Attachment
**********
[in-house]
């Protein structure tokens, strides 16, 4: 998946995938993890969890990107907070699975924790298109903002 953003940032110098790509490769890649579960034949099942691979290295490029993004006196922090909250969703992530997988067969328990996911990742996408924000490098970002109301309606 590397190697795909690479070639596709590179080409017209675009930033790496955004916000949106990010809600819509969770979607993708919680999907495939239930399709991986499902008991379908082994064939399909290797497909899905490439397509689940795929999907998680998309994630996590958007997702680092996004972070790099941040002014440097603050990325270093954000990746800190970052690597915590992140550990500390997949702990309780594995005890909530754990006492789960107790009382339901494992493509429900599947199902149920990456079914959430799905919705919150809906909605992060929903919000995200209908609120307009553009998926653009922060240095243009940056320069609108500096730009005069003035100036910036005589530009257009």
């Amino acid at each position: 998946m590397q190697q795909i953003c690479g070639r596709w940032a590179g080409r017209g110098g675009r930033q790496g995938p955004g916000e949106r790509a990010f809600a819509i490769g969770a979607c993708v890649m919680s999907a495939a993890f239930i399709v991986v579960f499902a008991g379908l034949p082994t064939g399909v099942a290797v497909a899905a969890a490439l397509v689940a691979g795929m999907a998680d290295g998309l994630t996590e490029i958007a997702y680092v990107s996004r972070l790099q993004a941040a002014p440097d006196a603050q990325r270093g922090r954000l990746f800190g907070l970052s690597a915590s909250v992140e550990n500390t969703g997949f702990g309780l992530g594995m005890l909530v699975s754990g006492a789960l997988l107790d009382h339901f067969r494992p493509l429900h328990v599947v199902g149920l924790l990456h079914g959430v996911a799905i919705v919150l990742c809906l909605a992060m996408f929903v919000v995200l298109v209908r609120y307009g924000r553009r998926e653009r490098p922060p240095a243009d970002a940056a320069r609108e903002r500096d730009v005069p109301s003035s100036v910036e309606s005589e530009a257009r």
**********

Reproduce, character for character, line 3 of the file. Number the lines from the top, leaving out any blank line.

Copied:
């Amino acid at each position: 998946m590397q190697q795909i953003c690479g070639r596709w940032a590179g080409r017209g110098g675009r930033q790496g995938p955004g916000e949106r790509a990010f809600a819509i490769g969770a979607c993708v890649m919680s999907a495939a993890f239930i399709v991986v579960f499902a008991g379908l034949p082994t064939g399909v099942a290797v497909a899905a969890a490439l397509v689940a691979g795929m999907a998680d290295g998309l994630t996590e490029i958007a997702y680092v990107s996004r972070l790099q993004a941040a002014p440097d006196a603050q990325r270093g922090r954000l990746f800190g907070l970052s690597a915590s909250v992140e550990n500390t969703g997949f702990g309780l992530g594995m005890l909530v699975s754990g006492a789960l997988l107790d009382h339901f067969r494992p493509l429900h328990v599947v199902g149920l924790l990456h079914g959430v996911a799905i919705v919150l990742c809906l909605a992060m996408f929903v919000v995200l298109v209908r609120y307009g924000r553009r998926e653009r490098p922060p240095a243009d970002a940056a320069r609108e903002r500096d730009v005069p109301s003035s100036v910036e309606s005589e530009a257009r």